National Review Institute enables the perspicacious endeavors of twelve NRI fellows and three young journalism fellows. NRI sponsors the highly influential Ideas Summit; we convene the conservative universe at our annual William F. Buckley, Jr. Prize Dinner. Our fund for long-form journalism sponsors special essays by an array of renowned authors. We conduct the WFB Communicators Program for students in the fields of communication arts.

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National Review Institute is indispensable to the conservative mission: advancing our cause in a variety of ways on numerous fronts. We think things through; we marshal arguments; we clarify the stakes; we make the case; we promulgate; we persuade.

Our modern politics are vibrant and competitive, as they ought to be in a democratic society. They are also messy. Political rhetoric is saturated with foggy sentiment and tendentious self-righteousness, often untethered either to principle or reality. Even so, reason and facts have a decisive vote in the long run, so long as they are brought effectively to bear. Self-government under law presupposes an openness to persuasion based on clear thinking. One might say that conservatives believe in the eventual supremacy of good arguments. This is the business of National Review Institute.

Yes, conservatives have the best arguments: for economic freedom, limited constitutional government, and a principled, but unsentimental, foreign policy. And, we honor the timeless values of faith, which assert that every one of us is a special child of God, and not merely an assembly of deterministic identity characteristics. Actually, as conservatives, we understand that reason is not enough. Our journeys of faith, and the social value of tradition that sustains families and communities, are bulwarks of a decent society. But these values, too, must be defended by reasoned argument.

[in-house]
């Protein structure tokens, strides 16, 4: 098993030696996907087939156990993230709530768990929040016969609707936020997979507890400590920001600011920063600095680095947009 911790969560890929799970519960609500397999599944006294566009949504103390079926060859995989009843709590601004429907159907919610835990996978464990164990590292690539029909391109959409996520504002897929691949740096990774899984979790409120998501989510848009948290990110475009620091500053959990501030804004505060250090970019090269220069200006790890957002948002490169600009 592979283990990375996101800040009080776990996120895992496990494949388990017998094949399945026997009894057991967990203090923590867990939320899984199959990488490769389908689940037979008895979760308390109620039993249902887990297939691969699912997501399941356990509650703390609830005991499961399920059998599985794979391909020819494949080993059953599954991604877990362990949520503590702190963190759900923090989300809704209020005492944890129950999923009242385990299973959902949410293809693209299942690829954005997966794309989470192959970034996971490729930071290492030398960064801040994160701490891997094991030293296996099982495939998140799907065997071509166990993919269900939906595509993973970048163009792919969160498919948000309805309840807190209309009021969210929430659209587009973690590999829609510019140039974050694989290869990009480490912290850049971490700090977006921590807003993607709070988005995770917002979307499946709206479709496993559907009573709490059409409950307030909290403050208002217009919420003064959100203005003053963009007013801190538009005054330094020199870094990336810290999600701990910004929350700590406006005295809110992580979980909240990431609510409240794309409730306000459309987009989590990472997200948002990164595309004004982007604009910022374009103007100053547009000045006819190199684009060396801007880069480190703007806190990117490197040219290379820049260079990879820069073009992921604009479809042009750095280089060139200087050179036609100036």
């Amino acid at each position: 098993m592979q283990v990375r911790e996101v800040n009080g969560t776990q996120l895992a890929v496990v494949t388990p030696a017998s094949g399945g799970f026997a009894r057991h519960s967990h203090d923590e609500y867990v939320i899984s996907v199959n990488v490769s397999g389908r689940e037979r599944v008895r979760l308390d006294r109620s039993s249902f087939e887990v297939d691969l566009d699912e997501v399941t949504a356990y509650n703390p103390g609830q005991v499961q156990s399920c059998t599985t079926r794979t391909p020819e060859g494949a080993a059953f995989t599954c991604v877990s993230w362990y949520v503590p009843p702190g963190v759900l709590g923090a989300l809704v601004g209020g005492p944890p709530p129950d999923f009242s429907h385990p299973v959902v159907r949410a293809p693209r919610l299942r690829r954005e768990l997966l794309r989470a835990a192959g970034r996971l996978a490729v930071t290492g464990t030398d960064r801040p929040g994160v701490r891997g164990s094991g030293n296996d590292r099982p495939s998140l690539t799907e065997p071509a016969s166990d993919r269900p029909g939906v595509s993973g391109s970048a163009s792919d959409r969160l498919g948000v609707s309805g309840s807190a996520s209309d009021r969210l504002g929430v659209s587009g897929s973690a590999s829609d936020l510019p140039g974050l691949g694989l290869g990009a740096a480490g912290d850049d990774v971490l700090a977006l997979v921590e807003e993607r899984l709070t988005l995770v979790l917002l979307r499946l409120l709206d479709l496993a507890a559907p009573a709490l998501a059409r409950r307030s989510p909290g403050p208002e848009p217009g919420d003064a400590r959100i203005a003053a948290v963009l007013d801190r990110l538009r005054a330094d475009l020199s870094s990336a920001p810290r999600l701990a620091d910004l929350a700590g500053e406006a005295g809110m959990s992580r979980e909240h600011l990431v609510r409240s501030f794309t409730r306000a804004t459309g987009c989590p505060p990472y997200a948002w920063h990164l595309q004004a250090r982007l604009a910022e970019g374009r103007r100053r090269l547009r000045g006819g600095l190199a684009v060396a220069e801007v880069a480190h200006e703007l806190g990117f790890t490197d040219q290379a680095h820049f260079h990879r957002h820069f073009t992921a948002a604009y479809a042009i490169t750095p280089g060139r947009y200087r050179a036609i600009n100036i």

Perry Mason was a classic advocate for justice; National Review Institute is a classic advocate for conservative ideas. We share Judge Hand’s faith in the eventual supremacy of reasoned argument, based on facts and principle. Call us ingenuous if you wish, but we are profoundly practical; such a faith is the presupposition of self-government and, therefore, of human freedom.

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The simple fact is that, if you believe that conservative principles need persuasive and relentless advocates who will expound our case zealously; if you value the widely distributed and clear expression of conservative principles; well, then, there is no better way to enable that advocacy and that expression than to support NRI. We are coming to the close of our fiscal year and would greatly appreciate your robust (and tax-deductible) contribution to National Review Institute before June 30.

It is an honor for me, as chairman of the Board of Trustees of National Review Institute, to ask you to help sustain us in our venerable mission, and to ensure that our faith in the presupposition of freedom is well-founded. Your gift, and your prayers, make our endeavors possible.